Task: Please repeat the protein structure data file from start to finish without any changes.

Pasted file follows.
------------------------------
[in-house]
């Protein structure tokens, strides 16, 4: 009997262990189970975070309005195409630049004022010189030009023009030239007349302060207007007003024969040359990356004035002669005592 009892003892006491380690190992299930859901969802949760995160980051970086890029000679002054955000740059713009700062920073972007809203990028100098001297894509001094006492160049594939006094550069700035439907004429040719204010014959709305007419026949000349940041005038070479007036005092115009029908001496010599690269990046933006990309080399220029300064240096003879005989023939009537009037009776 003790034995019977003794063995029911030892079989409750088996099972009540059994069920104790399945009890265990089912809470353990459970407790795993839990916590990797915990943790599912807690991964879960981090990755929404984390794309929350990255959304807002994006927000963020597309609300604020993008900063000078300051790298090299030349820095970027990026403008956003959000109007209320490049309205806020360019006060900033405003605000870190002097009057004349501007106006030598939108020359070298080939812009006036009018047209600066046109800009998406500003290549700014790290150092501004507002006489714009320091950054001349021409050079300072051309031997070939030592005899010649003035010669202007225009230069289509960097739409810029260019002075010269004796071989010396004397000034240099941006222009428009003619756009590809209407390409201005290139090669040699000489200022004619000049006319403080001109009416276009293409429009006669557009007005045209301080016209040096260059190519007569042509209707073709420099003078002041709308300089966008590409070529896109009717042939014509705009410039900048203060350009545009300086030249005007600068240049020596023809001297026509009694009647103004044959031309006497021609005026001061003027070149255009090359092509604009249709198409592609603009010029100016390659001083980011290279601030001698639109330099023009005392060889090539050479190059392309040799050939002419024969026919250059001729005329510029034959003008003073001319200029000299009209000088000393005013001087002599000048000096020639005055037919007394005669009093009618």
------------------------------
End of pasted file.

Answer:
[in-house]
């Protein structure tokens, strides 16, 4: 009997262990189970975070309005195409630049004022010189030009023009030239007349302060207007007003024969040359990356004035002669005592 009892003892006491380690190992299930859901969802949760995160980051970086890029000679002054955000740059713009700062920073972007809203990028100098001297894509001094006492160049594939006094550069700035439907004429040719204010014959709305007419026949000349940041005038070479007036005092115009029908001496010599690269990046933006990309080399220029300064240096003879005989023939009537009037009776 003790034995019977003794063995029911030892079989409750088996099972009540059994069920104790399945009890265990089912809470353990459970407790795993839990916590990797915990943790599912807690991964879960981090990755929404984390794309929350990255959304807002994006927000963020597309609300604020993008900063000078300051790298090299030349820095970027990026403008956003959000109007209320490049309205806020360019006060900033405003605000870190002097009057004349501007106006030598939108020359070298080939812009006036009018047209600066046109800009998406500003290549700014790290150092501004507002006489714009320091950054001349021409050079300072051309031997070939030592005899010649003035010669202007225009230069289509960097739409810029260019002075010269004796071989010396004397000034240099941006222009428009003619756009590809209407390409201005290139090669040699000489200022004619000049006319403080001109009416276009293409429009006669557009007005045209301080016209040096260059190519007569042509209707073709420099003078002041709308300089966008590409070529896109009717042939014509705009410039900048203060350009545009300086030249005007600068240049020596023809001297026509009694009647103004044959031309006497021609005026001061003027070149255009090359092509604009249709198409592609603009010029100016390659001083980011290279601030001698639109330099023009005392060889090539050479190059392309040799050939002419024969026919250059001729005329510029034959003008003073001319200029000299009209000088000393005013001087002599000048000096020639005055037919007394005669009093009618």